There are two ways to look at it, I guess.
From the point of view of the Republicans, they won Tuesday’s special election for Georgia’s 6th Congressional District, and that’s all that matters. Politics is binary: You’re either going to Washington or you’re not, and Jon Ossoff is not. Karen Handel is. Republicans can also accurately claim to have taken their opponent’s best shot and remained standing.
No wonder Minnesota police waited until Tuesday - several days after one of their own was acquitted - to release dashcam video of the fatal shooting of Philando Castile for being, in the words of his grieving, trenchant mother, "black in the wrong place." The harrowing video shows a panicked Jeronimo Yanez, seconds after stopping Castile, frantically screaming and firing in what is clearly an execution; he got away with murder, critics say, because "this is America 2017."
During times of resistance, music provides motivation, meaning, and hope. Songs can be uplifting and inspiring, while others reflect our struggles, injustices, and the challenges we face. The current resistance began in January, and while the challenges we face are immense, we once again turn to music to guide us. We’ve compiled a playlist of a few songs that speak to us, call us to action, and remind us what we’re fighting for in our current moment. We encourage you to read on, and take a listen.
“What’s Going On?” – Marvin Gaye
Marvin Gaye’s seminal album focused on a Vietnam veteran returning home to find his community ravaged by poverty and injustice. Forty-five years later, Gaye’s classic remains a poignant reminder of racial injustice.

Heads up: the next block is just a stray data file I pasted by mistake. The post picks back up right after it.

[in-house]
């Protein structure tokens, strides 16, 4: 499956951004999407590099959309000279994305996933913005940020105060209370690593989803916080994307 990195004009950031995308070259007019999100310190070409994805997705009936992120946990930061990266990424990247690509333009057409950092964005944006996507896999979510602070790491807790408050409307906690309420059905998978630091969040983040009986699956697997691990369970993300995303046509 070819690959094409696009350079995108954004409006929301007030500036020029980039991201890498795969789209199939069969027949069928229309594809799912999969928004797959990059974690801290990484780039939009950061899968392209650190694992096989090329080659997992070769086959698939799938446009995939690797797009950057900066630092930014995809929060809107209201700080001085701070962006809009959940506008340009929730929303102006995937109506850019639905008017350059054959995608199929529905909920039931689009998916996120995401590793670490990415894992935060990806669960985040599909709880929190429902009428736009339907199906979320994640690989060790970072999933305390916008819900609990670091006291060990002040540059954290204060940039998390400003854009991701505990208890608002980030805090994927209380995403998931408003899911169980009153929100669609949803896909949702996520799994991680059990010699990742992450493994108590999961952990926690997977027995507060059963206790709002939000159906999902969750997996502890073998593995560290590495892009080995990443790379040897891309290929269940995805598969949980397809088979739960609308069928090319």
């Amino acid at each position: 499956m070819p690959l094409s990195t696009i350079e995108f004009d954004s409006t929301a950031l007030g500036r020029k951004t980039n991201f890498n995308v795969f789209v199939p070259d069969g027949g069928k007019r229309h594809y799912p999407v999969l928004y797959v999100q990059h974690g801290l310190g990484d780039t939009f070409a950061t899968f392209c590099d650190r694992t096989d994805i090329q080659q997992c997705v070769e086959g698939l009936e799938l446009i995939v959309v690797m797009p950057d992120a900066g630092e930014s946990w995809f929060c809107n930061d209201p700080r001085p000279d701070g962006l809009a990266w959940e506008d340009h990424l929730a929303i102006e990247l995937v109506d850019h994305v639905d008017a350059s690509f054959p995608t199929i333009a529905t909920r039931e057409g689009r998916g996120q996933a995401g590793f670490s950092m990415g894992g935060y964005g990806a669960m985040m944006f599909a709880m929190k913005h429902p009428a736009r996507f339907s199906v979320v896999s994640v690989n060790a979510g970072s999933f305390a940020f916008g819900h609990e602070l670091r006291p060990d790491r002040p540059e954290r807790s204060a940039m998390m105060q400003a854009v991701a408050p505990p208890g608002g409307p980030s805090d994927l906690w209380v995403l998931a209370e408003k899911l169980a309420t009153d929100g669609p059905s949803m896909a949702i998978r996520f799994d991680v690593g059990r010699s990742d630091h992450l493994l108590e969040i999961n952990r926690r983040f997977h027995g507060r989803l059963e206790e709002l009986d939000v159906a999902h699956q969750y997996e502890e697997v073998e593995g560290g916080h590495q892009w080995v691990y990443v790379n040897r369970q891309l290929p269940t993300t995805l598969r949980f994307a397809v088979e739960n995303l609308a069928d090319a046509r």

“What It Means” – Drive-By Truckers
For two decades, southern rockers the Drive-By Truckers wrote songs about the politics and issues of the South. Their 2016 album American Band might be the group’s most political one yet. Songs discuss issues ranging from immigration to school shootings, and why Black lives matter. “What It Means” is a raw quest for singer/songwriter Patterson Hood to try and figure out why heinous crimes continue against innocent African-Americans.
“Weary” – Solange Knowles
Few albums released last year received as much praise as Solange Knowles’ “A Seat At The Table.” In Julianne Escobedo Shepherds review of the album for Pitchfork.com, she wrote, “It’s a document of the struggle of a black woman, and black women, in 2016, as Solange confronts painful indignities and situates them historically.” The entire album demands attention, but “Weary” reflects on the fight to end racial injustice, and reminds us to keep a watchful eye on what’s happening in the world.
“We The People…”— A Tribe Called Quest
Hip-hop group A Tribe Called Quest delivered a stunning album three days after the 2016 presidential election. We Got It From Here… Thank You 4Your Service was the group’s first album in 18 years, and it reflects the politics and issues of the moment. Their first single, “We The People…” is a politically-charged track, tackling momentous issues like gentrification, immigration, racism, and poverty.
“The Lonesome Death Of Hattie Carroll”— Bob Dylan
Bob Dylan’s storied career touched on almost every major topic, but his 1964 ballad, “The Lonesome Death of Hattie Carroll,” strikes a nerve. This song about racial injustice, institutional racism, and privilege, remains relevant today. It recounts the 1963 murder of a Black woman named Hattie, by wealthy and prominent tobacco farmer William Zantzinger. Hattie worked at the Emerson Hotel in Baltimore. She was tending bar one night, when William came in and ordered a drink. Hattie asked that he wait a moment – he refused and struck her on the head with a cane, killing her. William served only six months in jail for senselessly taking Hattie’s life.